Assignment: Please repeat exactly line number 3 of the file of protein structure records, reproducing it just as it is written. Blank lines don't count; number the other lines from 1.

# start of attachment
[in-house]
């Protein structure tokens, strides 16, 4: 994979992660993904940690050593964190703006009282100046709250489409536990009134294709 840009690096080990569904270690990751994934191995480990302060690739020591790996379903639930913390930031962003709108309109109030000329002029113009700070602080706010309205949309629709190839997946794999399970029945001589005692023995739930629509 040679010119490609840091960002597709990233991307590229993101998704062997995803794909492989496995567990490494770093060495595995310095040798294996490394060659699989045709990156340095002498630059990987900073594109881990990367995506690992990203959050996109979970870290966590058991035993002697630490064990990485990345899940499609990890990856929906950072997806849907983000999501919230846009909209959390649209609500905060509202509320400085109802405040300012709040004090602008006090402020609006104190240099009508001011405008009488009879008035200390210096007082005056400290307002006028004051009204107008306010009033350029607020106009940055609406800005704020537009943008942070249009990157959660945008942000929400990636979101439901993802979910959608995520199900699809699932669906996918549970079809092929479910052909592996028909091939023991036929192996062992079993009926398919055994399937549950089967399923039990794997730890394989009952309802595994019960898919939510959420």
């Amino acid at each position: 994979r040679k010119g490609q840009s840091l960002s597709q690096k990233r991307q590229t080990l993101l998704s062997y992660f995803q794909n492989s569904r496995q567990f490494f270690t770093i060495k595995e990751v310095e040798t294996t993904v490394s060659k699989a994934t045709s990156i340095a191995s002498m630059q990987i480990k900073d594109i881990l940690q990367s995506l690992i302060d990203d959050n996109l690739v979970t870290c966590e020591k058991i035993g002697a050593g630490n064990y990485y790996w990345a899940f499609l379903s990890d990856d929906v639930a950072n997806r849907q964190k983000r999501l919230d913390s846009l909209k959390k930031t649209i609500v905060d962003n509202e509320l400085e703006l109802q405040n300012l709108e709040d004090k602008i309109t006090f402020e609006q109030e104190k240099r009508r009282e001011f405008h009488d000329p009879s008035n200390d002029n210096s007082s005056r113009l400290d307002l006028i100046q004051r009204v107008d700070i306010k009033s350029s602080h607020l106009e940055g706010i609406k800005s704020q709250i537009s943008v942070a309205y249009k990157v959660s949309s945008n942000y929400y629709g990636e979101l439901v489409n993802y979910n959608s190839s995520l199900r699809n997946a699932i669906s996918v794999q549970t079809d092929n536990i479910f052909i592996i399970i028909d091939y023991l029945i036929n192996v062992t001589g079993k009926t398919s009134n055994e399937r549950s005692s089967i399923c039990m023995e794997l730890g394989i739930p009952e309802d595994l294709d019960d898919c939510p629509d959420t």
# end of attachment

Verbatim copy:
């Amino acid at each position: 994979r040679k010119g490609q840009s840091l960002s597709q690096k990233r991307q590229t080990l993101l998704s062997y992660f995803q794909n492989s569904r496995q567990f490494f270690t770093i060495k595995e990751v310095e040798t294996t993904v490394s060659k699989a994934t045709s990156i340095a191995s002498m630059q990987i480990k900073d594109i881990l940690q990367s995506l690992i302060d990203d959050n996109l690739v979970t870290c966590e020591k058991i035993g002697a050593g630490n064990y990485y790996w990345a899940f499609l379903s990890d990856d929906v639930a950072n997806r849907q964190k983000r999501l919230d913390s846009l909209k959390k930031t649209i609500v905060d962003n509202e509320l400085e703006l109802q405040n300012l709108e709040d004090k602008i309109t006090f402020e609006q109030e104190k240099r009508r009282e001011f405008h009488d000329p009879s008035n200390d002029n210096s007082s005056r113009l400290d307002l006028i100046q004051r009204v107008d700070i306010k009033s350029s602080h607020l106009e940055g706010i609406k800005s704020q709250i537009s943008v942070a309205y249009k990157v959660s949309s945008n942000y929400y629709g990636e979101l439901v489409n993802y979910n959608s190839s995520l199900r699809n997946a699932i669906s996918v794999q549970t079809d092929n536990i479910f052909i592996i399970i028909d091939y023991l029945i036929n192996v062992t001589g079993k009926t398919s009134n055994e399937r549950s005692s089967i399923c039990m023995e794997l730890g394989i739930p009952e309802d595994l294709d019960d898919c939510p629509d959420t």